The Globe and Mail – Financial Facelift By Diane Jermyn

Trysta and Janice consider themselves middle-class Canadians with “real” questions that are more valid than many presented to Financial Facelift.

Trysta is 57 and has a well-paying job in education, grossing $100,000 a year. Janice is 46 and on long-term disability that pays her $48,000 a year. They have two grown children but no “significant” plans for a legacy. Their biggest concern is the mortgage on their B.C. house. They wonder if it will stand in the way of Trysta’s early retirement.

“When will Trysta be able to retire?” they ask in an e-mail. “Is age 60 achievable? Should we pay off our mortgage? Should we downsize?” They are considering selling their home and buying a more modest house, Janice writes. They would move to a lower-cost area, so they would no longer have a mortgage. They wonder, too, how their financial portfolio should be structured.

If Trysta does retire early, their income would take a steep drop and they’d be relying heavily on Janice’s disability income in the early years.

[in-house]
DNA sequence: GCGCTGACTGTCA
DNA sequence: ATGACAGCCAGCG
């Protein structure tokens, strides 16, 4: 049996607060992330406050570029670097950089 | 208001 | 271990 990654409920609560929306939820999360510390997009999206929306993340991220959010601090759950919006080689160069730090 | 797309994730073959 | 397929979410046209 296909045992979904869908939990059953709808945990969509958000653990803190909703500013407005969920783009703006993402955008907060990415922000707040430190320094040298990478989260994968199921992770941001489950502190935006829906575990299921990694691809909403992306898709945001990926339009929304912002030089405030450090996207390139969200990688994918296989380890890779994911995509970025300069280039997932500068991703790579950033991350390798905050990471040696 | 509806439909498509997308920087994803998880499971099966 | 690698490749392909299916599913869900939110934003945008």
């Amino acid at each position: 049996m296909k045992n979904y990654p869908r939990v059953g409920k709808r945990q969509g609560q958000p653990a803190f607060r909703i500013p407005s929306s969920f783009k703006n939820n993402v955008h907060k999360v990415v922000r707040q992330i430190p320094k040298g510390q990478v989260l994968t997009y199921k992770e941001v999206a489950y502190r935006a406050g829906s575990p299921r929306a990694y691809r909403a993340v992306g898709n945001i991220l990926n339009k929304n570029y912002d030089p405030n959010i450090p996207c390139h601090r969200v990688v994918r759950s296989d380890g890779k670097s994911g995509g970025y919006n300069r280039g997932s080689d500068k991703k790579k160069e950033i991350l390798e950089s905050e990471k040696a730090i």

We asked Ian Black, a fee-only financial planner at Macdonald Shymko & Co. Ltd. in Vancouver, to look at Trysta and Janice’s situation. Mr. Black holds the registered financial planner (RFP) designation.

What the expert says

“A retirement age of 60 for Trysta is an achievable goal,” Mr. Black says. Their cash flow at that time would be about $61,700 a year, short of their $66,000-a-year target. Janice’s $48,000 disability income, which continues to the age of 65 (when Trysta will be 76), would make up a good portion of their retirement income.  Click here to read the rest of the article

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